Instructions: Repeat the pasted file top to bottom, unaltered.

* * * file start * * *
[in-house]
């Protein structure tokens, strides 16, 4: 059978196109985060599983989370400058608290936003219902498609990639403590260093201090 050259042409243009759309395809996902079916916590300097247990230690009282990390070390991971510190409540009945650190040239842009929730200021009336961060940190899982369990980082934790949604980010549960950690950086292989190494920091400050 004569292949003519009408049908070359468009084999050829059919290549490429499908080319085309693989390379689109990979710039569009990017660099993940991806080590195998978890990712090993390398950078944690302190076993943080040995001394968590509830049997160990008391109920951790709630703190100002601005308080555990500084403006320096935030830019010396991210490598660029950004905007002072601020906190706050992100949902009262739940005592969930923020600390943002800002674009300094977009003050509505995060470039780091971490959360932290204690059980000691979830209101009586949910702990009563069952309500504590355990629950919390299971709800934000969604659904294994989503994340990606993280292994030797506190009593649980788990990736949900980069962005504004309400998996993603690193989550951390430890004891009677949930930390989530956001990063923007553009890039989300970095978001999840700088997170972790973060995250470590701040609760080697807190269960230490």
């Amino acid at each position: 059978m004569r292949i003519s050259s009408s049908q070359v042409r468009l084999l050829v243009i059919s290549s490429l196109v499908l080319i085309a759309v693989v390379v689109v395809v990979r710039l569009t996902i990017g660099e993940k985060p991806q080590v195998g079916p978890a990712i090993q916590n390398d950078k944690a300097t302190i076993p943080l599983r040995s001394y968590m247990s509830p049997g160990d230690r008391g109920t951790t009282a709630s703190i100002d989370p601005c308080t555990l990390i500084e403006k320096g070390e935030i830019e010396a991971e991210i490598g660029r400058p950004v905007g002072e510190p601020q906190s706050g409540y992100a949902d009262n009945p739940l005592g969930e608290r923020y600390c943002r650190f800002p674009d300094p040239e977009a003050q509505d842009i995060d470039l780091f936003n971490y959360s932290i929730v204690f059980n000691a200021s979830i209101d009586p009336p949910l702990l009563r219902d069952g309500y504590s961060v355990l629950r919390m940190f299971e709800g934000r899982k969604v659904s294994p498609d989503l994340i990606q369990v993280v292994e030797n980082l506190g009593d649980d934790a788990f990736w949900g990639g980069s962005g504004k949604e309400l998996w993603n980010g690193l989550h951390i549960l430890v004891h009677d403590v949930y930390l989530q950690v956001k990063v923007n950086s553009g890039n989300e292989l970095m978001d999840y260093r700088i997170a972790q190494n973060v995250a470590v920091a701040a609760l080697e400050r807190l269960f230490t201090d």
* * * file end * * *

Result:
[in-house]
């Protein structure tokens, strides 16, 4: 059978196109985060599983989370400058608290936003219902498609990639403590260093201090 050259042409243009759309395809996902079916916590300097247990230690009282990390070390991971510190409540009945650190040239842009929730200021009336961060940190899982369990980082934790949604980010549960950690950086292989190494920091400050 004569292949003519009408049908070359468009084999050829059919290549490429499908080319085309693989390379689109990979710039569009990017660099993940991806080590195998978890990712090993390398950078944690302190076993943080040995001394968590509830049997160990008391109920951790709630703190100002601005308080555990500084403006320096935030830019010396991210490598660029950004905007002072601020906190706050992100949902009262739940005592969930923020600390943002800002674009300094977009003050509505995060470039780091971490959360932290204690059980000691979830209101009586949910702990009563069952309500504590355990629950919390299971709800934000969604659904294994989503994340990606993280292994030797506190009593649980788990990736949900980069962005504004309400998996993603690193989550951390430890004891009677949930930390989530956001990063923007553009890039989300970095978001999840700088997170972790973060995250470590701040609760080697807190269960230490």
């Amino acid at each position: 059978m004569r292949i003519s050259s009408s049908q070359v042409r468009l084999l050829v243009i059919s290549s490429l196109v499908l080319i085309a759309v693989v390379v689109v395809v990979r710039l569009t996902i990017g660099e993940k985060p991806q080590v195998g079916p978890a990712i090993q916590n390398d950078k944690a300097t302190i076993p943080l599983r040995s001394y968590m247990s509830p049997g160990d230690r008391g109920t951790t009282a709630s703190i100002d989370p601005c308080t555990l990390i500084e403006k320096g070390e935030i830019e010396a991971e991210i490598g660029r400058p950004v905007g002072e510190p601020q906190s706050g409540y992100a949902d009262n009945p739940l005592g969930e608290r923020y600390c943002r650190f800002p674009d300094p040239e977009a003050q509505d842009i995060d470039l780091f936003n971490y959360s932290i929730v204690f059980n000691a200021s979830i209101d009586p009336p949910l702990l009563r219902d069952g309500y504590s961060v355990l629950r919390m940190f299971e709800g934000r899982k969604v659904s294994p498609d989503l994340i990606q369990v993280v292994e030797n980082l506190g009593d649980d934790a788990f990736w949900g990639g980069s962005g504004k949604e309400l998996w993603n980010g690193l989550h951390i549960l430890v004891h009677d403590v949930y930390l989530q950690v956001k990063v923007n950086s553009g890039n989300e292989l970095m978001d999840y260093r700088i997170a972790q190494n973060v995250a470590v920091a701040a609760l080697e400050r807190l269960f230490t201090d």